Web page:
Laman and Lemuel’s response to Nephi’s beautiful explanation is “Thou hast declared unto us hard things, more than we are able to bear.” (1)
I guess they didn’t like being reminded about the justice of God and the hell prepared for those who hardened their hearts.
Nephi says he knew “I had spoken hard things against the wicked, according to the truth; and the righteous have I justified.” (2) He isn’t apologetic. He doesn’t water down the truth or twist it to make them feel good, like many do in the world today. He says:
The guilty taketh the truth to be hard, for it cutteth them to the very center.”1 Nephi 16:2
Am I upset by what God’s prophets say today? If so, maybe I need to seek to soften and humble my heart through prayer & repentance.
I experienced this in college. Something I heard in a talk offended me. The message upset me. I prayed silently for God to help me know if the doctrine was true or not, and if it was, to help me accept it (because I wasn’t having good feelings about it right then). By the end of the talk (maybe 15 minutes), my whole attitude changed. I felt inspired by the message, not upset at all. I couldn’t believe how my feelings had totally switched. I couldn’t have done that on my own. God softened my heart that day to accept His doctrine and not take the truth to be hard.
Faith isn’t a one-time choice
Laman and Lemuel humble themselves after Nephi speaks, and this makes him super happy. Their faith and humility teeter-totters wildly throughout this story.
The choice to follow God isn’t made only once.
It’s made daily, even minute by minute, especially during hard minutes (or hard months or years). We must recommit constantly to do His will, not ours, or we can easily falter, like Laman and Lemuel did, until eventually, they totally rejected God and stopped trying.
Gratitude or Bad Attitude.
Laman and Lemuel seemed to focus always on what they had lost. And when they did focus on spiritual things, instead of concentrating on their Savior, they would get tripped up on doctrines, because they didn’t try to understand how their Savior played into the plan.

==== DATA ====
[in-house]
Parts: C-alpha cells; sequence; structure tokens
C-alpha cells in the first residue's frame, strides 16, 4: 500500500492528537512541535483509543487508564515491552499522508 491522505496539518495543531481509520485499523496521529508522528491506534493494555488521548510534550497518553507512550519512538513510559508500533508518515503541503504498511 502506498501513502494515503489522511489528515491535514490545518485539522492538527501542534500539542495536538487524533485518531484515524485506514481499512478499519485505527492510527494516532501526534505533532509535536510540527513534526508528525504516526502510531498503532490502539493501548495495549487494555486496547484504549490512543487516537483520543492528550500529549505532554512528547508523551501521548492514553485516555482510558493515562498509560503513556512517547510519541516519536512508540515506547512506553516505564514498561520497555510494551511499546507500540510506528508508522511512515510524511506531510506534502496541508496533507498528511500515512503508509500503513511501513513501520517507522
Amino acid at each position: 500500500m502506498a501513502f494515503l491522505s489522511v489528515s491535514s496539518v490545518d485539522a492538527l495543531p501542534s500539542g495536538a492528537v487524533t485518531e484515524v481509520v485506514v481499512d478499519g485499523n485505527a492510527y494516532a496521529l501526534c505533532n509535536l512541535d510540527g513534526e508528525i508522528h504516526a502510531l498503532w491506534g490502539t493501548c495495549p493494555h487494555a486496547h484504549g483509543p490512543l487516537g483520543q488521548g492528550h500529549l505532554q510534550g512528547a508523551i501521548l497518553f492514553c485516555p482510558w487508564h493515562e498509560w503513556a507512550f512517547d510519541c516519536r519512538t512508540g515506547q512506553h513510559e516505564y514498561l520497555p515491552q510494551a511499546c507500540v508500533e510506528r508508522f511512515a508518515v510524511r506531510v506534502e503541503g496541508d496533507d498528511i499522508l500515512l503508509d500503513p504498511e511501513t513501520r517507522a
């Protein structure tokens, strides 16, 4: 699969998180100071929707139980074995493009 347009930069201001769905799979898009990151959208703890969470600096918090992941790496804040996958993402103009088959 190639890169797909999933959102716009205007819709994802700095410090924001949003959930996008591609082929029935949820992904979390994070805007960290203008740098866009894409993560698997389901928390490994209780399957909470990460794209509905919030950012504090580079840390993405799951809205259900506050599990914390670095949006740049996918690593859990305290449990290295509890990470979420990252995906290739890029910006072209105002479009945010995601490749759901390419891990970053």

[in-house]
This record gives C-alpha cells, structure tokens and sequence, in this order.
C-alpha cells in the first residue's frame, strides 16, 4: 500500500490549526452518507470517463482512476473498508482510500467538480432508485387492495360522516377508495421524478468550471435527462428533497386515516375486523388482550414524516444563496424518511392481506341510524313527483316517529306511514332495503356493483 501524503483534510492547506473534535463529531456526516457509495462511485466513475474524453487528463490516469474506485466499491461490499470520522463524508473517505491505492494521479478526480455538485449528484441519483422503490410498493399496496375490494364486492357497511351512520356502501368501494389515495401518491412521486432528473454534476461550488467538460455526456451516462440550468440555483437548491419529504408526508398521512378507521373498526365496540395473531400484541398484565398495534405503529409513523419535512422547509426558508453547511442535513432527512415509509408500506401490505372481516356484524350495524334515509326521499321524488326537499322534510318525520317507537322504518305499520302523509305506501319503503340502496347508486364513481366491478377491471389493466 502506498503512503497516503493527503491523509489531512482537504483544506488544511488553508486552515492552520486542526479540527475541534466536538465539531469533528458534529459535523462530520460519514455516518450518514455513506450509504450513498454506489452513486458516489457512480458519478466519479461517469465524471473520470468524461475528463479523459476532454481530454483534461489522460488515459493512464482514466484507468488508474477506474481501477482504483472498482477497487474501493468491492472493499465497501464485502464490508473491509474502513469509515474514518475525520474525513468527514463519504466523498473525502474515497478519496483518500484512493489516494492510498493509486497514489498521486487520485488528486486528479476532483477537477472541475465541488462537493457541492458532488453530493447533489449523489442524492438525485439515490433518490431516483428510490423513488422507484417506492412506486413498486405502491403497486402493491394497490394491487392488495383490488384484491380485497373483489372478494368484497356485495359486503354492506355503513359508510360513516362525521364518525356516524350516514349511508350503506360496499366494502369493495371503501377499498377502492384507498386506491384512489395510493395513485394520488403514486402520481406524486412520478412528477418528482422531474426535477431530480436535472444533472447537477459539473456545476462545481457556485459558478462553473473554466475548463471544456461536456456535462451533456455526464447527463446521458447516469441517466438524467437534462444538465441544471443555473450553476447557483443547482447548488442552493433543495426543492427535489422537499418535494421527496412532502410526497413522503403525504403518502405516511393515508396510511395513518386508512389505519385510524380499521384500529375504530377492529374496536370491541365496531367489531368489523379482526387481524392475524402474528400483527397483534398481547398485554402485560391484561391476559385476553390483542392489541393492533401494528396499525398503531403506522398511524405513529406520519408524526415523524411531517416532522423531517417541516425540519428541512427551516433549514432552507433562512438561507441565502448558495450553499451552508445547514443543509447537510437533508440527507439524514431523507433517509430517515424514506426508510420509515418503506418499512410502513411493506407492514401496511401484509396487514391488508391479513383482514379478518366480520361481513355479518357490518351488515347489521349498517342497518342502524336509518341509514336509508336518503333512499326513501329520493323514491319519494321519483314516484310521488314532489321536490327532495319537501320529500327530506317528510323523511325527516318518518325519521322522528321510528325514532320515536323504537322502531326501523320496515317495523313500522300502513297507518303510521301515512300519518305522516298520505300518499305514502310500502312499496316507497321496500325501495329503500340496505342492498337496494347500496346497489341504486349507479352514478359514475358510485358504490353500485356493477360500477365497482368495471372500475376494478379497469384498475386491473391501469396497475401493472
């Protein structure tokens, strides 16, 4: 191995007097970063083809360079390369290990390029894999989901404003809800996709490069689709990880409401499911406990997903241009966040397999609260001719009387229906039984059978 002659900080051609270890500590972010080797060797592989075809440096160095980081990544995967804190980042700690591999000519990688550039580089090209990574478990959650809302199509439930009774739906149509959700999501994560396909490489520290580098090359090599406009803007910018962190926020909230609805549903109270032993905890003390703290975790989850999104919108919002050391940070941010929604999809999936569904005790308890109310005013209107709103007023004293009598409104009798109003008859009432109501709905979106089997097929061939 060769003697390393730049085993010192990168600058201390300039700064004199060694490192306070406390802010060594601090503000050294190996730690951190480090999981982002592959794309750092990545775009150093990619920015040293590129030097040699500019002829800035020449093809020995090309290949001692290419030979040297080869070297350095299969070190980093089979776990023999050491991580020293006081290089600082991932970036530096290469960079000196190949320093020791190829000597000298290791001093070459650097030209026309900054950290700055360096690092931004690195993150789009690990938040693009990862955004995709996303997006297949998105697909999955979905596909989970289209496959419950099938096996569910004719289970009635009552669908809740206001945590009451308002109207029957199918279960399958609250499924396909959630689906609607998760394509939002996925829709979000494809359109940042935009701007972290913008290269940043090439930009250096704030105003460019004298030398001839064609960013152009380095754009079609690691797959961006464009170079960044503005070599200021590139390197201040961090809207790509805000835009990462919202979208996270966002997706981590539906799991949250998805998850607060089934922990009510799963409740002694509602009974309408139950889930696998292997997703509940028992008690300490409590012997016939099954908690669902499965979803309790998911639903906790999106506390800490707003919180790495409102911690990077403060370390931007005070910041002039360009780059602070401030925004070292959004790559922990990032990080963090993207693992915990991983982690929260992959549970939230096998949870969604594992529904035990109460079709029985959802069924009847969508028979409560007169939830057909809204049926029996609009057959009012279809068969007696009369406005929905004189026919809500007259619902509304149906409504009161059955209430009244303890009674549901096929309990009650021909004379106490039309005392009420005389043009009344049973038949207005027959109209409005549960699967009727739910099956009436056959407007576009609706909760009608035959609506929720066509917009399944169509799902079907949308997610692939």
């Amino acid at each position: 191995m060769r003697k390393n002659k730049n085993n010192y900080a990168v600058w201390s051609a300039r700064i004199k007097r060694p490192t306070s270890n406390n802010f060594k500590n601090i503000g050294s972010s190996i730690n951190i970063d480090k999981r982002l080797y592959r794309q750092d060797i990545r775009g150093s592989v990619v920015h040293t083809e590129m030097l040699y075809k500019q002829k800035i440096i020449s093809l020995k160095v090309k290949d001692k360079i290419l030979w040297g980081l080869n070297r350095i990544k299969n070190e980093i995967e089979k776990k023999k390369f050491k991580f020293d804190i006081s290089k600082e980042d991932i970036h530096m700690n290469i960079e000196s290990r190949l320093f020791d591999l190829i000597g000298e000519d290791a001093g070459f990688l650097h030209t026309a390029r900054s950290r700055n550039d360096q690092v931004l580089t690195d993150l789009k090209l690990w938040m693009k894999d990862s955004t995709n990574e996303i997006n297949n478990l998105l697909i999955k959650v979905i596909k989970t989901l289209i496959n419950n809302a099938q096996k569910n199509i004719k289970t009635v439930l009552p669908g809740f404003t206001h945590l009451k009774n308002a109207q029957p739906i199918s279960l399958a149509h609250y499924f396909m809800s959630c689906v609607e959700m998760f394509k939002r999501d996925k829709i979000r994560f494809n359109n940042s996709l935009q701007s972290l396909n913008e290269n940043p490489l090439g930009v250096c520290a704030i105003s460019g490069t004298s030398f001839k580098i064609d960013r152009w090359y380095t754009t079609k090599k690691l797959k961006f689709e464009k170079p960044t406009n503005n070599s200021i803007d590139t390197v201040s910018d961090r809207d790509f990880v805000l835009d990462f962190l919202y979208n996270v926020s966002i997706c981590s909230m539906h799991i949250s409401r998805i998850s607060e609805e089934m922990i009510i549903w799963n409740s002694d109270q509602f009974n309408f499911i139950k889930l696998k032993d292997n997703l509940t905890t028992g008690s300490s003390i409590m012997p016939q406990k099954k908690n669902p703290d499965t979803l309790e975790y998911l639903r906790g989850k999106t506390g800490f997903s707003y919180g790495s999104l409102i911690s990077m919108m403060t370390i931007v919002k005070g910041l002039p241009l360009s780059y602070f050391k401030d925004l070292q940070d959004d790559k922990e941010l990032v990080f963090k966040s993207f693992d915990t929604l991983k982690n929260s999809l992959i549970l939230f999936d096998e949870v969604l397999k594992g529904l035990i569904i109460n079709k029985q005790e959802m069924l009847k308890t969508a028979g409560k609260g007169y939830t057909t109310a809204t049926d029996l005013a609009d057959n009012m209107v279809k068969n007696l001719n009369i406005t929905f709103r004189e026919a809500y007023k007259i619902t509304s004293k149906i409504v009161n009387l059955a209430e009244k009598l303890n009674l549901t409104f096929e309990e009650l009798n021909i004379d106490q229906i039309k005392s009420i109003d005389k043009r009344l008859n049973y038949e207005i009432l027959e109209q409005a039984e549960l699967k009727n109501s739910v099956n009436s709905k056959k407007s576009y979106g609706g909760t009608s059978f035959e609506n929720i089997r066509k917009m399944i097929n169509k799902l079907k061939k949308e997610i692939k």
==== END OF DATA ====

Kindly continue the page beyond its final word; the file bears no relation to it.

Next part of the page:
Nephi, in contrast, focused on the Savior, and because he did, he always felt “blessed of the Lord exceedingly.” (8)
The 3 brothers all lived the same life. Same family. Same trials. Same teachings. It was how they each reacted to their circumstances that made the difference.
Lehi has another dream where God tells him to take his family farther into the wilderness. The next morning, he finds a round brass ball of curious workmanship outside his tent. It had two spindles, resembling a fancy compass. One pointed the way they should go. They prepare their belongings and gather seeds of every kind to take with them on their journey.
How does this apply to me?
Several times, my husband and I have felt prompted to move. One time was especially hard, because we really loved where we lived. We had close friends, fun places close by to hike and mountain bike, a home and yard we adored. Our children were comfortable and happy in school with their friends and extracurricular activities. We had the ideal life where we totally belonged to our neighborhood, church ward, and community. It seemed foolish to leave that all behind…and many people thought we were foolish.
But we, like Lehi, had received a witness that we should move. So we did…and I grieved all I had to leave behind. I totally understand why Laman and Lemuel mourned. We had to go into a metaphorical wilderness where we would be on our own. No one would know us. No one would care about us. We’d have to start all over in forging a place in our new ‘world’.
Lehi kept to “the most fertile parts of the wilderness.” (16) When we moved, I knew we’d no longer have close friends around to bolster us. I knew none of my neighbors. I had to be proactive in keeping in “fertile” ground so our testimonies could continue to grow and we wouldn’t become bitter by all the changes.
So, even though my new church ward seemed very different than my last one, and truthfully, made me uncomfortable (not because of the people, but because I was so caught up in missing my last ward family full of supportive good friends), we went anyway. It wasn’t always inspiring. Different personalities. Different ways of doing things. Feeling alone in the midst of a ton of people. But I knew church was fertile ground. So we continued to attend, hoping someday we’d make new friends and feel more at home. And though it wasn’t fast by any means (and I’m still a work in progress), we eventually felt more at home.
The Liahona led Lehi’s family into the most fertile parts of their wilderness. They had no idea where they were going on a map, but God knew where they needed to go. And they trusted Him.